We live in a society where human health is increasingly enhanced by artificial augmentation and implantation including hip replacements and hearing aids. French
company Carmat have been working for 15 years on the artificial heart, a device that completely replaces the human heart in people with end stage heart disease and a life expectancy of less than two weeks without the surgery.
They’ve recently announced their second trial, commencing in 2017 with the aim to achieve European approval for their device. The Carmat device differs to other robotic heart devices as it is meant to be used in cases of terminal heart failure, instead of being used as a bridge device while the patient awaits a transplant.
How it works
In Carmat’s design, two chambers are each divided by a membrane that holds hydraulic fluid on one side. A motorized pump moves hydraulic fluid in and out of the chambers, and that fluid causes the membrane to move; blood flows through the other side of each membrane. The blood-facing side of the membrane is made of tissue obtained from a sac that surrounds a cow’s heart, to make the device more biocompatible.
The Carmat device also uses valves made from cow heart tissue and has sensors to detect increased pressure within the device. That information is sent to an internal control system that can adjust the flow rate in response to increased demand, such as when a patient is exercising.
The heart is connected to external systems; a power supply, monitoring and hospital control system for the post-operative period and subsequent outpatient visits and a portable or wearable power supply and communication system for the patient to return home.
A new heart is not an exact science
So far, the success of their artificial heart transplants has been couched in research terms with success in the previous four person feasibility trial defined as survival at 30 days. Their model has been trialled on four people all of which have died.
Carmat’s first transplant patient, died in March 2014, two-and-a-half months after his operation apparently due to a device failure. The second died in May 2015, nine months after having been grafted. These two deaths had been caused by “micro-leakage of the blood area to the operating liquid of the prosthesis” having created a “disturbance electronic engine control” of the artificial heart, according to the analysis of Carmat.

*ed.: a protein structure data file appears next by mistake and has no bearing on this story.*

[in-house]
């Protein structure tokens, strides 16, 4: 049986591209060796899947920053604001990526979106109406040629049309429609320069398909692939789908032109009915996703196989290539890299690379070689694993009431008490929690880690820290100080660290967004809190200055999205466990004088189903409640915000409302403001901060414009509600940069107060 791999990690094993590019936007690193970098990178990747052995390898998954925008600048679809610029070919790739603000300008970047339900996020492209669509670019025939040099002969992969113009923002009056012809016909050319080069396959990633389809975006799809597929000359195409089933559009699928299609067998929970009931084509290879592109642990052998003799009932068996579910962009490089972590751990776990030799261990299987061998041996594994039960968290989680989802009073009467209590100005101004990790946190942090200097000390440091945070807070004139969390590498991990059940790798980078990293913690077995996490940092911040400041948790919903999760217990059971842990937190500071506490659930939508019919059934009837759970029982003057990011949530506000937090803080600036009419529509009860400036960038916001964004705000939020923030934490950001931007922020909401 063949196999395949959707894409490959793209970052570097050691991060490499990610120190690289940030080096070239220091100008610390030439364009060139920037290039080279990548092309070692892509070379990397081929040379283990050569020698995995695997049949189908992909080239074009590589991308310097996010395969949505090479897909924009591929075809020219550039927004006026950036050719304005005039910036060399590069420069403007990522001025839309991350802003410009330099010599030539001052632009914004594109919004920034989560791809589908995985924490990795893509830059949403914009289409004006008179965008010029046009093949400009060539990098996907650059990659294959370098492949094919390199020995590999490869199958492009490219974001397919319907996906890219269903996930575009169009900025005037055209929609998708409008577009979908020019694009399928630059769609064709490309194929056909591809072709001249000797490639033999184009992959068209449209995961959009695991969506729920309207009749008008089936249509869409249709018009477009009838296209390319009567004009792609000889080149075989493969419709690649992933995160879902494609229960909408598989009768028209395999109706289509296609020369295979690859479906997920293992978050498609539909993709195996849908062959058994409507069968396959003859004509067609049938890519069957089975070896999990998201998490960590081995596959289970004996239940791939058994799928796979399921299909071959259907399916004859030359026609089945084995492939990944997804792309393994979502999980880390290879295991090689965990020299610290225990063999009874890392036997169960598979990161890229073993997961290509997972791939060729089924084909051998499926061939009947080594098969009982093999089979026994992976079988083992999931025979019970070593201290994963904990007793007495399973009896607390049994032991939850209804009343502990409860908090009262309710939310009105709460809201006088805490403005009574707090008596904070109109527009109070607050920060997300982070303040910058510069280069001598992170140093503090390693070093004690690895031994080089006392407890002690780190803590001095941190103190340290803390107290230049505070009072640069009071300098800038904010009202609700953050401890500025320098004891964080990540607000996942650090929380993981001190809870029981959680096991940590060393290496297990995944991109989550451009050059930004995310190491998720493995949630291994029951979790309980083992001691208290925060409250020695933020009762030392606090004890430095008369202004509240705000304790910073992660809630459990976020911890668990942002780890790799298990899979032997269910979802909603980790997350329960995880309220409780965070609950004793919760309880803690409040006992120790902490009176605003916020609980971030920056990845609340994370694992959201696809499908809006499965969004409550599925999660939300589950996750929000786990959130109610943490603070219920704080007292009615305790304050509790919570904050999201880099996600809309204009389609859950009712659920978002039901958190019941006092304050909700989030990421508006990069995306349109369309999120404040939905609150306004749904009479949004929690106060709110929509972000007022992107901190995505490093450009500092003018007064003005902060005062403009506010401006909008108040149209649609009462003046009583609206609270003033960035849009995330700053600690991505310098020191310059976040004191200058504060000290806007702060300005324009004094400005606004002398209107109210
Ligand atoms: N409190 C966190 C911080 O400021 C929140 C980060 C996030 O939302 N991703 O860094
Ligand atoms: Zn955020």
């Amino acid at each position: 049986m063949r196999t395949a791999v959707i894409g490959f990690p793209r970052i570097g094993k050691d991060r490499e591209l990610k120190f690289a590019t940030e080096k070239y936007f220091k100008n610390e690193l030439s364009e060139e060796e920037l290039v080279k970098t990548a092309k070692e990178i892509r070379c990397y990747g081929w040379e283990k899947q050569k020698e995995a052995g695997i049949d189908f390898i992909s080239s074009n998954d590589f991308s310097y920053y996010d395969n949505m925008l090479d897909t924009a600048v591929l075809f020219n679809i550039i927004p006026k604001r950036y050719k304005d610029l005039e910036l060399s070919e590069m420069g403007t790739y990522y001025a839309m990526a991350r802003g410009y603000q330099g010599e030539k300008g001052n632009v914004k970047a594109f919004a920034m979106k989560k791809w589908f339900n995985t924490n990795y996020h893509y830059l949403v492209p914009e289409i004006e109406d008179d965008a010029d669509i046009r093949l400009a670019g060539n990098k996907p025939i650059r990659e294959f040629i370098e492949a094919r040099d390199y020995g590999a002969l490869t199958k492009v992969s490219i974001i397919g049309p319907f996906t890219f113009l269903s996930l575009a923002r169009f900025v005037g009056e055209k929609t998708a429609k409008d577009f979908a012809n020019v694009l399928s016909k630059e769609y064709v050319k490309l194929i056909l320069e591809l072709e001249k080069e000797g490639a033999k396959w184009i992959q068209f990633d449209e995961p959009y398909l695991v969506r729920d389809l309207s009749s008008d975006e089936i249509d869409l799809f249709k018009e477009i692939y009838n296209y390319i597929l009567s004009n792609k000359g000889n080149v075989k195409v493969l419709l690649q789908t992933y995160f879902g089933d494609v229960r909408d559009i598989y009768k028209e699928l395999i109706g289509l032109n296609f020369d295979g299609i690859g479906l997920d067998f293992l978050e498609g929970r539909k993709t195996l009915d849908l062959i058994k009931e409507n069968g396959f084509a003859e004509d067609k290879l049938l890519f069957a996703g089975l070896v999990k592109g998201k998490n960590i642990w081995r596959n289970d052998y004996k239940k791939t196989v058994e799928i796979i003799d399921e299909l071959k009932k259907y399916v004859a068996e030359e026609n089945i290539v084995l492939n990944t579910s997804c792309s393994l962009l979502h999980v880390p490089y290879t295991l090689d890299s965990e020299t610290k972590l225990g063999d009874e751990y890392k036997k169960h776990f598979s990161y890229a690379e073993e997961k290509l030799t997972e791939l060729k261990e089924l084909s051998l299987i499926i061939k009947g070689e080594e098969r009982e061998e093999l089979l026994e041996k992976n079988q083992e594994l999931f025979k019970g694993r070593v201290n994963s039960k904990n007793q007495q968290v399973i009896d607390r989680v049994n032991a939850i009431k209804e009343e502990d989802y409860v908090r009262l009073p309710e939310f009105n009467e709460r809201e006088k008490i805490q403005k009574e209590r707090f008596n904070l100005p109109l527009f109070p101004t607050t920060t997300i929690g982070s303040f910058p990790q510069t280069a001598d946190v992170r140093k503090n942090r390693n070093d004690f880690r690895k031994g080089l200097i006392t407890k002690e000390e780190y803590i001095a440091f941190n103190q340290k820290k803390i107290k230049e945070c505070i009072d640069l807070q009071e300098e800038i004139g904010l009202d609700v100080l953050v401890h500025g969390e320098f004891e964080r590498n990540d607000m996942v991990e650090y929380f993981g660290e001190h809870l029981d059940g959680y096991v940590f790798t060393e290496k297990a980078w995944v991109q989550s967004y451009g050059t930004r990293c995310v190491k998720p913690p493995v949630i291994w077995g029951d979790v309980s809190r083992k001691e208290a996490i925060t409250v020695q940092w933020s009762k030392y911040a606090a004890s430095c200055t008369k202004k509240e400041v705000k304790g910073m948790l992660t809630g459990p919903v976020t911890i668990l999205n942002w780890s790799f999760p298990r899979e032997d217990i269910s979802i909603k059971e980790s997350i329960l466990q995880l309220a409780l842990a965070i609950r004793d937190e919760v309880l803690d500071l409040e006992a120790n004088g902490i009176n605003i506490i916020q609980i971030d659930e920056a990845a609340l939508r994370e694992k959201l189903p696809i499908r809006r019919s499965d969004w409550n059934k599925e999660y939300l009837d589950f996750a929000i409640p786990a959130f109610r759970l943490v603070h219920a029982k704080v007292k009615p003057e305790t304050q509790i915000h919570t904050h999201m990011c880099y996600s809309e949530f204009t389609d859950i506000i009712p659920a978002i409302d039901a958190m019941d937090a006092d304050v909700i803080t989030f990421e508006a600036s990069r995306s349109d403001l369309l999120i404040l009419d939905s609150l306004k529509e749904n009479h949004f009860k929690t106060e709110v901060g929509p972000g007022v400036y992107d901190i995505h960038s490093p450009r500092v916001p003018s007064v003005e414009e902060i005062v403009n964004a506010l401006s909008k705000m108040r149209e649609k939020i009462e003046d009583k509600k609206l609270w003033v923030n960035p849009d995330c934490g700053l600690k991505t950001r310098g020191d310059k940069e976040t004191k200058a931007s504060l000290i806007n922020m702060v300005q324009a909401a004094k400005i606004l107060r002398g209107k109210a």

The third died after nine months due to “respiratory arrest during chronic renal failure” and the patient was suffering “from a combination of severe diseases, especially kidney failure already diagnosed prior to implantation of the prosthesis and warranting regular hospital visits.” It was also stated that the heart continued to beat after the patient had died and that “the medical team turned off the prosthetic device on confirmation of the patient’s death.” The fourth and final patient died from medical complications associated with his critical pre- and post-operative state
The company is now pushing on with a trial aimed at securing European approval. It will enroll 25 patients and this time the endpoint will be survival at three months. Says Marcello Conviti, CEO of Carmat:
“Our target is to have all the data submitted by the end of 2017 and commercial availability in selected CE mark countries at the beginning of 2018,”
What is the future?
Clearly we’re a long way from the dreams of futurist tech predictors that for see a future where one’s heart beat could be regulated through their smartphone. Transhumanist Zoltan Istvan sees a future where “artificial hearts will be Wi-Fi-enabled and could be sped up with a smartphone to have wild sex when you want it and sped down to sleep better at night.” according to the International Business Times. He goes on to concede that there’s a potential risk that an artificial heart could be hacked.
There is however no demonstrable evidence that an artificial heart (or pacemaker for the matter) could be hacked. But the fear of course, is real. For example in 2014, former Vice President Dick Cheney revealed that his doctor ordered the wireless functionality of his heart implant disabled due to fears it might be hacked in an assassination attempt. Other research reveals that medical devices such as insulin pumps are vulnerable to security breaches, which places connected biomechanic and robotic devices in a uneasy space considering their functional capabilities are to assist the health of the seriously ill.